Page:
Simple substitutions = more money in your wallet

Being willing to try substitutes at the store can save you money.  One easy example is generics.  You may not love every generic item you try, but if even half of what you try works for your family, that’s more money in your wallet at the end of every shopping trip.

I love Cream of Wheat, but one box costs $3 and lasts my family barely a meal. I can get a similar same amount of quick grits at Wal-Mart for 1/3 of the cost, and we like it as well as Cream of Wheat. Now, you southern folks who butter and cheese your dinner grits might not recognize my breakfast version, all doctored up with butter and brown sugar. But we love them and find them to be a great substitute for Cream of Wheat.

Last fall I bought four 18-packs of brightly colored washclothes ($4 a pack at Wal-Mart) to use instead of paper napkins. That $16 would have bought about 1200 paper napkins, enough to last our family only 6 weeks.  Even if these new ‘napkins’ only last a year, that’s $70 saved.  (Since we’re using those washclothes only as napkins, I’m guessing they’ll last way longer.) Simple substitution = more money for other things.

One last idea: I wrote awhile back about making shipping envelopes from gift bags.  What about you?  What do you use in unconventional ways to keep costs down at your house?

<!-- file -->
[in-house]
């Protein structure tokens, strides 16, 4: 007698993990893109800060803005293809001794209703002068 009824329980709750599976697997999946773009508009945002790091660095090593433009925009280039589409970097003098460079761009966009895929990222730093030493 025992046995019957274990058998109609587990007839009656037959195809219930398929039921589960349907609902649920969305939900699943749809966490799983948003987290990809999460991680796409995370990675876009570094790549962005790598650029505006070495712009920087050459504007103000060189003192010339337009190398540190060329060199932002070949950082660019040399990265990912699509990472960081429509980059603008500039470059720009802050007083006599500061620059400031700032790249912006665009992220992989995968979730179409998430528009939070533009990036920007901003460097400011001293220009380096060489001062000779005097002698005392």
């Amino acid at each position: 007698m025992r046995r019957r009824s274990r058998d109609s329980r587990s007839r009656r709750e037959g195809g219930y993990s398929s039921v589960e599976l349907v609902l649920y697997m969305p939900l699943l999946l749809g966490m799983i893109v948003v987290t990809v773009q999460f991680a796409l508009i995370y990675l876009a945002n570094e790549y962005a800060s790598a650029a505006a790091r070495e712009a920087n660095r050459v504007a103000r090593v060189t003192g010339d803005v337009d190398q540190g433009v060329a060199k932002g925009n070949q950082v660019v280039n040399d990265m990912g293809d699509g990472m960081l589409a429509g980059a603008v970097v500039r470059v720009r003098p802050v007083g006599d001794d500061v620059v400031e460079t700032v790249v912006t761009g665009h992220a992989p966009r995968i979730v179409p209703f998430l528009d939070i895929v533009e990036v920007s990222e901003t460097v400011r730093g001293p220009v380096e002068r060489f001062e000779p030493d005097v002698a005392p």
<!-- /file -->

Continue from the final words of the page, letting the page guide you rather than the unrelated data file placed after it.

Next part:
40 Bag Challenge update: 3 bags of coat-closet extras (outgrown/doubles/etc) went  byebye yesterday, bringing my total to 7.5 kitchen bags.


  1. Plus, using cloth instead of paper napkins is a much “greener” choice – win-win!

  2. Washcloths for napkins… What a great idea?!?

    Oh, and by the way, Southerners still eat their grits for breakfast, even though they have salt and cheese (and sometimes bits of bacon) in them. Around here, the only grits you see outside of breakfast is Shrimp or Crawfish and Grits, which is a dish served mainly at brunches.

    Sorry if you didn’t want a lesson about Southerners and grits… Sometimes I get a little carried away:)

  3. We use those inexpensive white wash cloths instead of paper towels. i keep them in a basket near the kitchen sink. We also use cloth napkins….some 18 inch square cloth that has been surged around the edges.
    Finally, we use home made laundry soap! It costs us $5 for 10 gallons and really works well. I do 5 loads a day, plus diapers. It saves us big time!

    • Kristina says:

      I need to get back to the washcloths – I did that for when the babies needed cleaned up instead of papertowels – I think I will pick up a pack at the store next time I am there.

      I buy fabric on clearance,or the rement bin and make napkins. The kids love them. I even got “Happy Birthday” fabric for $1.00 a yard to make Birthday Napkins!!!!